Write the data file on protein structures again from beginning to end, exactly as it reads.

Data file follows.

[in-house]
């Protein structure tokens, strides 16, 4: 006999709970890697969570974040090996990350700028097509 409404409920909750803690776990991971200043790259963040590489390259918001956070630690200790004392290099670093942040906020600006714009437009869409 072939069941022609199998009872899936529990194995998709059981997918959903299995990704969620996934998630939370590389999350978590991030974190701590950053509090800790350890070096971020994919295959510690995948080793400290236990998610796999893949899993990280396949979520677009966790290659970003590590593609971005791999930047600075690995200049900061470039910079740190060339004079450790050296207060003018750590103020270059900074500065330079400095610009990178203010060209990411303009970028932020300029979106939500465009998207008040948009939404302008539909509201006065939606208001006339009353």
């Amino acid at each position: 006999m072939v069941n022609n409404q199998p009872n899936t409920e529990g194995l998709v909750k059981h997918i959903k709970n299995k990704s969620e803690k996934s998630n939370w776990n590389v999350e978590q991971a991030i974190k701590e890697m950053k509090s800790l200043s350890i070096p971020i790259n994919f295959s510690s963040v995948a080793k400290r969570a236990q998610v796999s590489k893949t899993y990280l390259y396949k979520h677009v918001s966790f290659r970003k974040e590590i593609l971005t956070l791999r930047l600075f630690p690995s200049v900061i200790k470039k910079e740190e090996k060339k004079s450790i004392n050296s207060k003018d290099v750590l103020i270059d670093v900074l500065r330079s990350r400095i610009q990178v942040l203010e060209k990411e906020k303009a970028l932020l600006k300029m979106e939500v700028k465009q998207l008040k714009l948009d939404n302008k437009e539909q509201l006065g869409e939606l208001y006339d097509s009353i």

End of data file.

[in-house]
């Protein structure tokens, strides 16, 4: 006999709970890697969570974040090996990350700028097509 409404409920909750803690776990991971200043790259963040590489390259918001956070630690200790004392290099670093942040906020600006714009437009869409 072939069941022609199998009872899936529990194995998709059981997918959903299995990704969620996934998630939370590389999350978590991030974190701590950053509090800790350890070096971020994919295959510690995948080793400290236990998610796999893949899993990280396949979520677009966790290659970003590590593609971005791999930047600075690995200049900061470039910079740190060339004079450790050296207060003018750590103020270059900074500065330079400095610009990178203010060209990411303009970028932020300029979106939500465009998207008040948009939404302008539909509201006065939606208001006339009353």
């Amino acid at each position: 006999m072939v069941n022609n409404q199998p009872n899936t409920e529990g194995l998709v909750k059981h997918i959903k709970n299995k990704s969620e803690k996934s998630n939370w776990n590389v999350e978590q991971a991030i974190k701590e890697m950053k509090s800790l200043s350890i070096p971020i790259n994919f295959s510690s963040v995948a080793k400290r969570a236990q998610v796999s590489k893949t899993y990280l390259y396949k979520h677009v918001s966790f290659r970003k974040e590590i593609l971005t956070l791999r930047l600075f630690p690995s200049v900061i200790k470039k910079e740190e090996k060339k004079s450790i004392n050296s207060k003018d290099v750590l103020i270059d670093v900074l500065r330079s990350r400095i610009q990178v942040l203010e060209k990411e906020k303009a970028l932020l600006k300029m979106e939500v700028k465009q998207l008040k714009l948009d939404n302008k437009e539909q509201l006065g869409e939606l208001y006339d097509s009353i």